Craft South Quilt Shop Visit

I visited Anna Maria Horner's quilt shop, Craft South, recently while visiting my sister in Nashville. 

The shop is located in the 12 South neighborhood with stylish shops, eateries, and more. 
That Saturday morning we found a parking place a few blocks away. 
We walked in and behind the cutting counter, I saw these beautiful bolts of fabrics! 
Those on the table are Anna Maria's new designs. 
The classsroom is large and bright. 
Classes are offered for clothing construction, knitting, crocheting, weaving, quilting, and for kids!
Here is a view from one end of the shop to the other. 
I am standing in the yarn end and the other end holds the classroom, with fabrics in the middle. 
Wish I did more with yarn, it is lovely.
There were many craft ideas. 

I was happy to have visited Craft South. Just a few weeks after that 
Coats & Clark, the sister company, shut down production of 
Free Spirit and Westminster brands of fabrics.
Anna Maria Horner is one of the designers for Free Spirit Fabrics. 
I am sure that the designers affected will be working with other fabric companies very soon. 

I will treasure the fabrics I did buy that day, since they were definitely "limited editions."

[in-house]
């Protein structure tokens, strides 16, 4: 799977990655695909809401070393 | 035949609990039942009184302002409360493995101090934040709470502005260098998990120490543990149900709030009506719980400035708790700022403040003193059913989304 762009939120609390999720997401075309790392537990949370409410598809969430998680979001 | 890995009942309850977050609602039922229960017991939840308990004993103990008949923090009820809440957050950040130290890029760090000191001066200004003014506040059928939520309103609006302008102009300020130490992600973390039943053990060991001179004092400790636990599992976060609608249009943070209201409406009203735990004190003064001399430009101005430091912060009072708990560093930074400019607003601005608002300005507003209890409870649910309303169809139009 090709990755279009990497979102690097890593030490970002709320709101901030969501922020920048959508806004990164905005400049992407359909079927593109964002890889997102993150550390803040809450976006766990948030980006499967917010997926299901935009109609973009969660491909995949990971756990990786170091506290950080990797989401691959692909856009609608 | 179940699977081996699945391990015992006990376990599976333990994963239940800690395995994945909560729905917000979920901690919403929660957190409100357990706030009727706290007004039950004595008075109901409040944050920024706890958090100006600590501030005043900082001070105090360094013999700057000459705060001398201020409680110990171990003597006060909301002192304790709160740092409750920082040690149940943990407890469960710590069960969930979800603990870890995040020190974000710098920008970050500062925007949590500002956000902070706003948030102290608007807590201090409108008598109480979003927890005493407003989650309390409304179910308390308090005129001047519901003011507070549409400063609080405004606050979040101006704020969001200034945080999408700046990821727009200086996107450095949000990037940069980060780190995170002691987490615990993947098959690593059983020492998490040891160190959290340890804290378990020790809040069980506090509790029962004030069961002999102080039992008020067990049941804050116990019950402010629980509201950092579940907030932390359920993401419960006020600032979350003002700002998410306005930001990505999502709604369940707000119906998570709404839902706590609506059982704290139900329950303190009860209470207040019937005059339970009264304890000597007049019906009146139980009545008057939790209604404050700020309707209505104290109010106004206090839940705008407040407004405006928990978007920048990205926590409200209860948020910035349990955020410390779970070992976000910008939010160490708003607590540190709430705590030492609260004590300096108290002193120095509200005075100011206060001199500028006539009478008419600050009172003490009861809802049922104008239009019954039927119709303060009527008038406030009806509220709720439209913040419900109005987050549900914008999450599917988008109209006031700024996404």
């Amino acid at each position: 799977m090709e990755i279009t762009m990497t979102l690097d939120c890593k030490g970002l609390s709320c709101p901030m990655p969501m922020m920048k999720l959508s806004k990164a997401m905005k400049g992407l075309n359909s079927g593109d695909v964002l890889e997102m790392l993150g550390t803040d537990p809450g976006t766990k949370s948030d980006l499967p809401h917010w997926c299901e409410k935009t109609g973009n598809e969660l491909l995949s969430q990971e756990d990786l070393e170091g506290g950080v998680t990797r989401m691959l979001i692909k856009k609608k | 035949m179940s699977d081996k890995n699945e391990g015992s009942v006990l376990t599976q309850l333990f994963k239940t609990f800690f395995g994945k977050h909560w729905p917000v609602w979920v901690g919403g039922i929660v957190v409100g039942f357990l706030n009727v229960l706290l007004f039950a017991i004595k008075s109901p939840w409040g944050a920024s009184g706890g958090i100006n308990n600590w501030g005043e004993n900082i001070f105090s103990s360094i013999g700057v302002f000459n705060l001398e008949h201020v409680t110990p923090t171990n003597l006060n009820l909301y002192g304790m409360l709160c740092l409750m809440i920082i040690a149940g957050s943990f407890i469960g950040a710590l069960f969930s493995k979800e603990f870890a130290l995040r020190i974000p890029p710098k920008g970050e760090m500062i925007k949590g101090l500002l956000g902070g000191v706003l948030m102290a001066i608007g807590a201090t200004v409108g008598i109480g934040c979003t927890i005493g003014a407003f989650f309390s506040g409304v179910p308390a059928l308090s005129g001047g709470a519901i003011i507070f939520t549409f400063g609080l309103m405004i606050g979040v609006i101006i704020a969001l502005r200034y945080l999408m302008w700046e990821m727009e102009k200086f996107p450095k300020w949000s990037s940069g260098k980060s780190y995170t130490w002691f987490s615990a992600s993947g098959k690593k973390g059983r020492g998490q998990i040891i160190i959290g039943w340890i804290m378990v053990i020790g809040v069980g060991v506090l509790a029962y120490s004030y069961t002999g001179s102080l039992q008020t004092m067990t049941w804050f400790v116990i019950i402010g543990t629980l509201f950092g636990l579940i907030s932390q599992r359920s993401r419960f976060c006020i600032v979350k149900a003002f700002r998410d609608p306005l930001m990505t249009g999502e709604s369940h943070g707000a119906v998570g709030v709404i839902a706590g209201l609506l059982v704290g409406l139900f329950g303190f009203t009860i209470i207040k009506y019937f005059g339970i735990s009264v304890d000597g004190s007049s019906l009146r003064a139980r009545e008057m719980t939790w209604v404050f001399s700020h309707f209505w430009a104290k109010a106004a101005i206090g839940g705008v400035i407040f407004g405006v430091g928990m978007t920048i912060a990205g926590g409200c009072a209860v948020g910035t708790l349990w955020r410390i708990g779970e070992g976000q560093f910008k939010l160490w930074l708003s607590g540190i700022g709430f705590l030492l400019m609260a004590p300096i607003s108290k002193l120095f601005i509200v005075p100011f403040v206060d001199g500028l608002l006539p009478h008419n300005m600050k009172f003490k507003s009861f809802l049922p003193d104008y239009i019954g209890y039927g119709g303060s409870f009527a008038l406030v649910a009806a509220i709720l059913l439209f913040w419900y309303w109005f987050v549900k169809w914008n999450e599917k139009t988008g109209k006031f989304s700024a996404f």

Now to plan a special project with these lovely fabrics pictured here. 


Valentine's Day Rewind

Happy Valentine's Day!

I thought I would take a trip down memory lane on my blog, focusing on those that show hearts.

I hope you might find an idea for a new quilt project.

This first project is one I blogged about and the link to the post is HERE.

Below are some other projects I have designed and sewn. You can read the blog about these HERE.



Machine Binding a Quilt

I have a photo-filled post showing how I bind quilts completely by machine.
I began using this method years ago when hand-stitching the binding caused my fingers to go numb because of carpal tunnel syndrome. The more I used this technique, the better I got.

I am showing how I put the binding on the Valentine mug rug from yesterday's post.

I had to join 2 strips of fabric for my binding (as we do when binding a large quilt). I use 2.5 inch wide strips for binding.

To join the strips: